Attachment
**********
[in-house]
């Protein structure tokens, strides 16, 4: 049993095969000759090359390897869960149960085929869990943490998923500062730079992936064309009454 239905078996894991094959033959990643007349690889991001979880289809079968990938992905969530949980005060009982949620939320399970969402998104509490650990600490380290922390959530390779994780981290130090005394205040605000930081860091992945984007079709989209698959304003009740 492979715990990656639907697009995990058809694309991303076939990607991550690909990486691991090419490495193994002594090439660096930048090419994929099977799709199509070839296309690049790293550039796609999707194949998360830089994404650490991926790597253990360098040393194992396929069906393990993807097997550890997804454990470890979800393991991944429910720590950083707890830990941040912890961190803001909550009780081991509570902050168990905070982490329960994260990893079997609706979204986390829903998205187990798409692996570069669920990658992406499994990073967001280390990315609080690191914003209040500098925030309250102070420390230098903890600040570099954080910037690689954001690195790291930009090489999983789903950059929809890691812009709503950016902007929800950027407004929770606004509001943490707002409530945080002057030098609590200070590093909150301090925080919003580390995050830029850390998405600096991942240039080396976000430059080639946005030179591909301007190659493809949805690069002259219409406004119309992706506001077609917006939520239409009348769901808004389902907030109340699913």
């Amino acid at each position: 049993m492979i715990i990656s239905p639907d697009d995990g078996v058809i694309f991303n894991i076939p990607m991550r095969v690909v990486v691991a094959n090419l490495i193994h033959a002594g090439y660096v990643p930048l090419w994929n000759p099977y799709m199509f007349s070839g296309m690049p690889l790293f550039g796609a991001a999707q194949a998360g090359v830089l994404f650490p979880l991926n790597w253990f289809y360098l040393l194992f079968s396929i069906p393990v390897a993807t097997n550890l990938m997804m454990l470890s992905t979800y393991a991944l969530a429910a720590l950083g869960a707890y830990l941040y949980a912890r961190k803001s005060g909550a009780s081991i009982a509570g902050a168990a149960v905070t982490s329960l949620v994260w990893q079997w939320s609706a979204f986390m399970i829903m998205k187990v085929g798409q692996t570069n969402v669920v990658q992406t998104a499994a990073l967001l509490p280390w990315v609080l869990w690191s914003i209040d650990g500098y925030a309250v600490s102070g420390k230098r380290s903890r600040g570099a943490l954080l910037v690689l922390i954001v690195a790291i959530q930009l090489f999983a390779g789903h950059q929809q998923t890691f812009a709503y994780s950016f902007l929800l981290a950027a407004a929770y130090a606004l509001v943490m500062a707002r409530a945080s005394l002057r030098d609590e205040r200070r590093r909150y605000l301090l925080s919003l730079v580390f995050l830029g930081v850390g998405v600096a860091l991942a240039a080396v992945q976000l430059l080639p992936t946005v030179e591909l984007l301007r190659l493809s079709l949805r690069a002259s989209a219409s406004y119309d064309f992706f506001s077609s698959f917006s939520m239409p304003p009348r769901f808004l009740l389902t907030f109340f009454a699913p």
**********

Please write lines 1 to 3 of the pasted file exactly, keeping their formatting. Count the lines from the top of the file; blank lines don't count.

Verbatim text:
[in-house]
């Protein structure tokens, strides 16, 4: 049993095969000759090359390897869960149960085929869990943490998923500062730079992936064309009454 239905078996894991094959033959990643007349690889991001979880289809079968990938992905969530949980005060009982949620939320399970969402998104509490650990600490380290922390959530390779994780981290130090005394205040605000930081860091992945984007079709989209698959304003009740 492979715990990656639907697009995990058809694309991303076939990607991550690909990486691991090419490495193994002594090439660096930048090419994929099977799709199509070839296309690049790293550039796609999707194949998360830089994404650490991926790597253990360098040393194992396929069906393990993807097997550890997804454990470890979800393991991944429910720590950083707890830990941040912890961190803001909550009780081991509570902050168990905070982490329960994260990893079997609706979204986390829903998205187990798409692996570069669920990658992406499994990073967001280390990315609080690191914003209040500098925030309250102070420390230098903890600040570099954080910037690689954001690195790291930009090489999983789903950059929809890691812009709503950016902007929800950027407004929770606004509001943490707002409530945080002057030098609590200070590093909150301090925080919003580390995050830029850390998405600096991942240039080396976000430059080639946005030179591909301007190659493809949805690069002259219409406004119309992706506001077609917006939520239409009348769901808004389902907030109340699913």
């Amino acid at each position: 049993m492979i715990i990656s239905p639907d697009d995990g078996v058809i694309f991303n894991i076939p990607m991550r095969v690909v990486v691991a094959n090419l490495i193994h033959a002594g090439y660096v990643p930048l090419w994929n000759p099977y799709m199509f007349s070839g296309m690049p690889l790293f550039g796609a991001a999707q194949a998360g090359v830089l994404f650490p979880l991926n790597w253990f289809y360098l040393l194992f079968s396929i069906p393990v390897a993807t097997n550890l990938m997804m454990l470890s992905t979800y393991a991944l969530a429910a720590l950083g869960a707890y830990l941040y949980a912890r961190k803001s005060g909550a009780s081991i009982a509570g902050a168990a149960v905070t982490s329960l949620v994260w990893q079997w939320s609706a979204f986390m399970i829903m998205k187990v085929g798409q692996t570069n969402v669920v990658q992406t998104a499994a990073l967001l509490p280390w990315v609080l869990w690191s914003i209040d650990g500098y925030a309250v600490s102070g420390k230098r380290s903890r600040g570099a943490l954080l910037v690689l922390i954001v690195a790291i959530q930009l090489f999983a390779g789903h950059q929809q998923t890691f812009a709503y994780s950016f902007l929800l981290a950027a407004a929770y130090a606004l509001v943490m500062a707002r409530a945080s005394l002057r030098d609590e205040r200070r590093r909150y605000l301090l925080s919003l730079v580390f995050l830029g930081v850390g998405v600096a860091l991942a240039a080396v992945q976000l430059l080639p992936t946005v030179e591909l984007l301007r190659l493809s079709l949805r690069a002259s989209a219409s406004y119309d064309f992706f506001s077609s698959f917006s939520m239409p304003p009348r769901f808004l009740l389902t907030f109340f009454a699913p």